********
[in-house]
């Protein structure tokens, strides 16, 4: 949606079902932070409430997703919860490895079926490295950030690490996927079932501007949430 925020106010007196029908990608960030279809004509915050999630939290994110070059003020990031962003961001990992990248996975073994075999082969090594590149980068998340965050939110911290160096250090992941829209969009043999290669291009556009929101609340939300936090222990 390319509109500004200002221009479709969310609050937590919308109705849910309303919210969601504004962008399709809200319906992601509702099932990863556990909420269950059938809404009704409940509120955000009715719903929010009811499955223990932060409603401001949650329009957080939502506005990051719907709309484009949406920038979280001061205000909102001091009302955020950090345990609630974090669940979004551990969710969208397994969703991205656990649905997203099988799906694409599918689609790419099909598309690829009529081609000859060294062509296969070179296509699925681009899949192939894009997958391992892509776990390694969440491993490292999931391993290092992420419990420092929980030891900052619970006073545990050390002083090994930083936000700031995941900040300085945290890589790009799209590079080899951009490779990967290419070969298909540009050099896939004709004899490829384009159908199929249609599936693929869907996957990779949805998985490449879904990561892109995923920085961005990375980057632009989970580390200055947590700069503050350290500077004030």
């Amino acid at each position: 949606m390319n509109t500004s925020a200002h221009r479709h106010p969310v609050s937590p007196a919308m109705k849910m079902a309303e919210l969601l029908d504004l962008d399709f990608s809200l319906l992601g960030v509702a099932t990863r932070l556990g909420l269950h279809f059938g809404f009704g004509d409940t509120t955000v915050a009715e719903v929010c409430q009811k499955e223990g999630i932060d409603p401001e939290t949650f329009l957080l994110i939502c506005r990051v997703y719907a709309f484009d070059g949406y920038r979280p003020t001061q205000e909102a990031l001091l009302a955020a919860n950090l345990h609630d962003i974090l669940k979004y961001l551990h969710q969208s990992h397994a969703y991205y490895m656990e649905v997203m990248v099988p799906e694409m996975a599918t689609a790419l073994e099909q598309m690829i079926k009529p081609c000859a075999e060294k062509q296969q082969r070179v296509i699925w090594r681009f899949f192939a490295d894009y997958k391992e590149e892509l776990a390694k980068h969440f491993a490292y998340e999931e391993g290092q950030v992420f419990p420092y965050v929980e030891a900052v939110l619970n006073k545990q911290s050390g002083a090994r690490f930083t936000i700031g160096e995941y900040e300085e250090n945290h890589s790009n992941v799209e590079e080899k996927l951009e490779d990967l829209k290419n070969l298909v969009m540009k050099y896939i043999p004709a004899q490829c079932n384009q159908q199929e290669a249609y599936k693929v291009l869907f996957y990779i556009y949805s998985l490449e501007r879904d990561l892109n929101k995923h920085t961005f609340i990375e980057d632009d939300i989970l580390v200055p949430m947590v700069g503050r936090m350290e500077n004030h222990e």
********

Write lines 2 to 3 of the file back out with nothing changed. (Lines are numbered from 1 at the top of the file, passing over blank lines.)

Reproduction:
């Protein structure tokens, strides 16, 4: 949606079902932070409430997703919860490895079926490295950030690490996927079932501007949430 925020106010007196029908990608960030279809004509915050999630939290994110070059003020990031962003961001990992990248996975073994075999082969090594590149980068998340965050939110911290160096250090992941829209969009043999290669291009556009929101609340939300936090222990 390319509109500004200002221009479709969310609050937590919308109705849910309303919210969601504004962008399709809200319906992601509702099932990863556990909420269950059938809404009704409940509120955000009715719903929010009811499955223990932060409603401001949650329009957080939502506005990051719907709309484009949406920038979280001061205000909102001091009302955020950090345990609630974090669940979004551990969710969208397994969703991205656990649905997203099988799906694409599918689609790419099909598309690829009529081609000859060294062509296969070179296509699925681009899949192939894009997958391992892509776990390694969440491993490292999931391993290092992420419990420092929980030891900052619970006073545990050390002083090994930083936000700031995941900040300085945290890589790009799209590079080899951009490779990967290419070969298909540009050099896939004709004899490829384009159908199929249609599936693929869907996957990779949805998985490449879904990561892109995923920085961005990375980057632009989970580390200055947590700069503050350290500077004030």
């Amino acid at each position: 949606m390319n509109t500004s925020a200002h221009r479709h106010p969310v609050s937590p007196a919308m109705k849910m079902a309303e919210l969601l029908d504004l962008d399709f990608s809200l319906l992601g960030v509702a099932t990863r932070l556990g909420l269950h279809f059938g809404f009704g004509d409940t509120t955000v915050a009715e719903v929010c409430q009811k499955e223990g999630i932060d409603p401001e939290t949650f329009l957080l994110i939502c506005r990051v997703y719907a709309f484009d070059g949406y920038r979280p003020t001061q205000e909102a990031l001091l009302a955020a919860n950090l345990h609630d962003i974090l669940k979004y961001l551990h969710q969208s990992h397994a969703y991205y490895m656990e649905v997203m990248v099988p799906e694409m996975a599918t689609a790419l073994e099909q598309m690829i079926k009529p081609c000859a075999e060294k062509q296969q082969r070179v296509i699925w090594r681009f899949f192939a490295d894009y997958k391992e590149e892509l776990a390694k980068h969440f491993a490292y998340e999931e391993g290092q950030v992420f419990p420092y965050v929980e030891a900052v939110l619970n006073k545990q911290s050390g002083a090994r690490f930083t936000i700031g160096e995941y900040e300085e250090n945290h890589s790009n992941v799209e590079e080899k996927l951009e490779d990967l829209k290419n070969l298909v969009m540009k050099y896939i043999p004709a004899q490829c079932n384009q159908q199929e290669a249609y599936k693929v291009l869907f996957y990779i556009y949805s998985l490449e501007r879904d990561l892109n929101k995923h920085t961005f609340i990375e980057d632009d939300i989970l580390v200055p949430m947590v700069g503050r936090m350290e500077n004030h222990e």